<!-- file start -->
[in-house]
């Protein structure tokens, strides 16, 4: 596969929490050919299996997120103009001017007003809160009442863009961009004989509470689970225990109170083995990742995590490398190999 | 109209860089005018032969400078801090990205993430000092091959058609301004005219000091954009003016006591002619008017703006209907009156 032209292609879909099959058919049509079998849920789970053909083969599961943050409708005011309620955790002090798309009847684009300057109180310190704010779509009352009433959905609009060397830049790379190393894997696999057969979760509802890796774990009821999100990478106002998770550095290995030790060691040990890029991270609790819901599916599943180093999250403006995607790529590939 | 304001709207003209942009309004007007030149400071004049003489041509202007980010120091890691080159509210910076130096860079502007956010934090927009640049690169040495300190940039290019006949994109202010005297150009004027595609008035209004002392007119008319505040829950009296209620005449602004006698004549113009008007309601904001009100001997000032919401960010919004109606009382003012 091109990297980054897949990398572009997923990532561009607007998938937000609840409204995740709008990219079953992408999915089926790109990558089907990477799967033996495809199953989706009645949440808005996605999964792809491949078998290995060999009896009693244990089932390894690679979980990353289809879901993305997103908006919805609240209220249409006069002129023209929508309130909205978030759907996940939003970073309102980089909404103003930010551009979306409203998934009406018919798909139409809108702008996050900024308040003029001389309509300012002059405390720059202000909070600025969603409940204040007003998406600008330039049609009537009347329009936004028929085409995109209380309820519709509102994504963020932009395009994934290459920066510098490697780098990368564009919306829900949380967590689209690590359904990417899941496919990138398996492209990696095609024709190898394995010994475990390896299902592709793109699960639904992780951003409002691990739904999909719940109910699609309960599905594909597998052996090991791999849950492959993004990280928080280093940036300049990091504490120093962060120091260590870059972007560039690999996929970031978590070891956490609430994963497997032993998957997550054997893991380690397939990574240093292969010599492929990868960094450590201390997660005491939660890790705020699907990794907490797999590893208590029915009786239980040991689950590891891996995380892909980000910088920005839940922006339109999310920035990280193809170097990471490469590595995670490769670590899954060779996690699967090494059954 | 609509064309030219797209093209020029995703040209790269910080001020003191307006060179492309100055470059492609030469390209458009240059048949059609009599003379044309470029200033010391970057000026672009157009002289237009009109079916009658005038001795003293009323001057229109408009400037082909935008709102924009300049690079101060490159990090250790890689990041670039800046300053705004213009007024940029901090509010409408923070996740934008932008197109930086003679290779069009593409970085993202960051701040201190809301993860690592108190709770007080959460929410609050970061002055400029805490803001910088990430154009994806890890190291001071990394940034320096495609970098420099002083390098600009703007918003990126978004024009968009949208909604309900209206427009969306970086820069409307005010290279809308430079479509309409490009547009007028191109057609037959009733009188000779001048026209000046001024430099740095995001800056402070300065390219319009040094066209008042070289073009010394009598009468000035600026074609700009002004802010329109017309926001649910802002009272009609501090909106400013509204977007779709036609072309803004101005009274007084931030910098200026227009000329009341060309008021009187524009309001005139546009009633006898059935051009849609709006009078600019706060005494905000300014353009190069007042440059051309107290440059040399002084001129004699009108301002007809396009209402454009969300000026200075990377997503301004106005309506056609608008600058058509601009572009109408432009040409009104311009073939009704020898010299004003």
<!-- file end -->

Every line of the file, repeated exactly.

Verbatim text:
[in-house]
């Protein structure tokens, strides 16, 4: 596969929490050919299996997120103009001017007003809160009442863009961009004989509470689970225990109170083995990742995590490398190999 | 109209860089005018032969400078801090990205993430000092091959058609301004005219000091954009003016006591002619008017703006209907009156 032209292609879909099959058919049509079998849920789970053909083969599961943050409708005011309620955790002090798309009847684009300057109180310190704010779509009352009433959905609009060397830049790379190393894997696999057969979760509802890796774990009821999100990478106002998770550095290995030790060691040990890029991270609790819901599916599943180093999250403006995607790529590939 | 304001709207003209942009309004007007030149400071004049003489041509202007980010120091890691080159509210910076130096860079502007956010934090927009640049690169040495300190940039290019006949994109202010005297150009004027595609008035209004002392007119008319505040829950009296209620005449602004006698004549113009008007309601904001009100001997000032919401960010919004109606009382003012 091109990297980054897949990398572009997923990532561009607007998938937000609840409204995740709008990219079953992408999915089926790109990558089907990477799967033996495809199953989706009645949440808005996605999964792809491949078998290995060999009896009693244990089932390894690679979980990353289809879901993305997103908006919805609240209220249409006069002129023209929508309130909205978030759907996940939003970073309102980089909404103003930010551009979306409203998934009406018919798909139409809108702008996050900024308040003029001389309509300012002059405390720059202000909070600025969603409940204040007003998406600008330039049609009537009347329009936004028929085409995109209380309820519709509102994504963020932009395009994934290459920066510098490697780098990368564009919306829900949380967590689209690590359904990417899941496919990138398996492209990696095609024709190898394995010994475990390896299902592709793109699960639904992780951003409002691990739904999909719940109910699609309960599905594909597998052996090991791999849950492959993004990280928080280093940036300049990091504490120093962060120091260590870059972007560039690999996929970031978590070891956490609430994963497997032993998957997550054997893991380690397939990574240093292969010599492929990868960094450590201390997660005491939660890790705020699907990794907490797999590893208590029915009786239980040991689950590891891996995380892909980000910088920005839940922006339109999310920035990280193809170097990471490469590595995670490769670590899954060779996690699967090494059954 | 609509064309030219797209093209020029995703040209790269910080001020003191307006060179492309100055470059492609030469390209458009240059048949059609009599003379044309470029200033010391970057000026672009157009002289237009009109079916009658005038001795003293009323001057229109408009400037082909935008709102924009300049690079101060490159990090250790890689990041670039800046300053705004213009007024940029901090509010409408923070996740934008932008197109930086003679290779069009593409970085993202960051701040201190809301993860690592108190709770007080959460929410609050970061002055400029805490803001910088990430154009994806890890190291001071990394940034320096495609970098420099002083390098600009703007918003990126978004024009968009949208909604309900209206427009969306970086820069409307005010290279809308430079479509309409490009547009007028191109057609037959009733009188000779001048026209000046001024430099740095995001800056402070300065390219319009040094066209008042070289073009010394009598009468000035600026074609700009002004802010329109017309926001649910802002009272009609501090909106400013509204977007779709036609072309803004101005009274007084931030910098200026227009000329009341060309008021009187524009309001005139546009009633006898059935051009849609709006009078600019706060005494905000300014353009190069007042440059051309107290440059040399002084001129004699009108301002007809396009209402454009969300000026200075990377997503301004106005309506056609608008600058058509601009572009109408432009040409009104311009073939009704020898010299004003």